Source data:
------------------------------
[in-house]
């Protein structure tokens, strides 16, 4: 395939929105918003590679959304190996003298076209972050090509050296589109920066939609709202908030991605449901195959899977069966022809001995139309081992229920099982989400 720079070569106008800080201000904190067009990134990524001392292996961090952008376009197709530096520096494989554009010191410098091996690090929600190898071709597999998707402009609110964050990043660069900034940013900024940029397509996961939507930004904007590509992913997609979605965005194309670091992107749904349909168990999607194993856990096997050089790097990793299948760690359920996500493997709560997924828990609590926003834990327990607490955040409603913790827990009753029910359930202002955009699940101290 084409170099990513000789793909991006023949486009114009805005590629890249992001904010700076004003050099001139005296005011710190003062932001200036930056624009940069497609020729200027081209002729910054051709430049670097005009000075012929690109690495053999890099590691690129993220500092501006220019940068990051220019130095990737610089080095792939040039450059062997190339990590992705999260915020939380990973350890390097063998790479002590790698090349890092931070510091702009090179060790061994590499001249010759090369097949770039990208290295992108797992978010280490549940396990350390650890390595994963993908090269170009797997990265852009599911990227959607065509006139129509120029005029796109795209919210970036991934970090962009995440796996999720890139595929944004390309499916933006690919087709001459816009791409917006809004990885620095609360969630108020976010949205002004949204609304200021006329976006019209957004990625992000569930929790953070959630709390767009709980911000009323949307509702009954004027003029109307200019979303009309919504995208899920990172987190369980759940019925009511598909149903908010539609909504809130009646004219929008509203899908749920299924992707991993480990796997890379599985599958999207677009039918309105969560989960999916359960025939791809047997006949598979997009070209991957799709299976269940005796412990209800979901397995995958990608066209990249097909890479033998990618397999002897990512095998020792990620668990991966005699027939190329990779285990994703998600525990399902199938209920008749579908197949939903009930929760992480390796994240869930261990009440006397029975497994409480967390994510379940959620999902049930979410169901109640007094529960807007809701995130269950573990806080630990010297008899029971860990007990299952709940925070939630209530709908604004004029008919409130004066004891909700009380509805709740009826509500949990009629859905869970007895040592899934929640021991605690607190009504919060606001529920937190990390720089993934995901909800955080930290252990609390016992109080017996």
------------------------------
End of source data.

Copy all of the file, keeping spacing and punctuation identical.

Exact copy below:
[in-house]
């Protein structure tokens, strides 16, 4: 395939929105918003590679959304190996003298076209972050090509050296589109920066939609709202908030991605449901195959899977069966022809001995139309081992229920099982989400 720079070569106008800080201000904190067009990134990524001392292996961090952008376009197709530096520096494989554009010191410098091996690090929600190898071709597999998707402009609110964050990043660069900034940013900024940029397509996961939507930004904007590509992913997609979605965005194309670091992107749904349909168990999607194993856990096997050089790097990793299948760690359920996500493997709560997924828990609590926003834990327990607490955040409603913790827990009753029910359930202002955009699940101290 084409170099990513000789793909991006023949486009114009805005590629890249992001904010700076004003050099001139005296005011710190003062932001200036930056624009940069497609020729200027081209002729910054051709430049670097005009000075012929690109690495053999890099590691690129993220500092501006220019940068990051220019130095990737610089080095792939040039450059062997190339990590992705999260915020939380990973350890390097063998790479002590790698090349890092931070510091702009090179060790061994590499001249010759090369097949770039990208290295992108797992978010280490549940396990350390650890390595994963993908090269170009797997990265852009599911990227959607065509006139129509120029005029796109795209919210970036991934970090962009995440796996999720890139595929944004390309499916933006690919087709001459816009791409917006809004990885620095609360969630108020976010949205002004949204609304200021006329976006019209957004990625992000569930929790953070959630709390767009709980911000009323949307509702009954004027003029109307200019979303009309919504995208899920990172987190369980759940019925009511598909149903908010539609909504809130009646004219929008509203899908749920299924992707991993480990796997890379599985599958999207677009039918309105969560989960999916359960025939791809047997006949598979997009070209991957799709299976269940005796412990209800979901397995995958990608066209990249097909890479033998990618397999002897990512095998020792990620668990991966005699027939190329990779285990994703998600525990399902199938209920008749579908197949939903009930929760992480390796994240869930261990009440006397029975497994409480967390994510379940959620999902049930979410169901109640007094529960807007809701995130269950573990806080630990010297008899029971860990007990299952709940925070939630209530709908604004004029008919409130004066004891909700009380509805709740009826509500949990009629859905869970007895040592899934929640021991605690607190009504919060606001529920937190990390720089993934995901909800955080930290252990609390016992109080017996």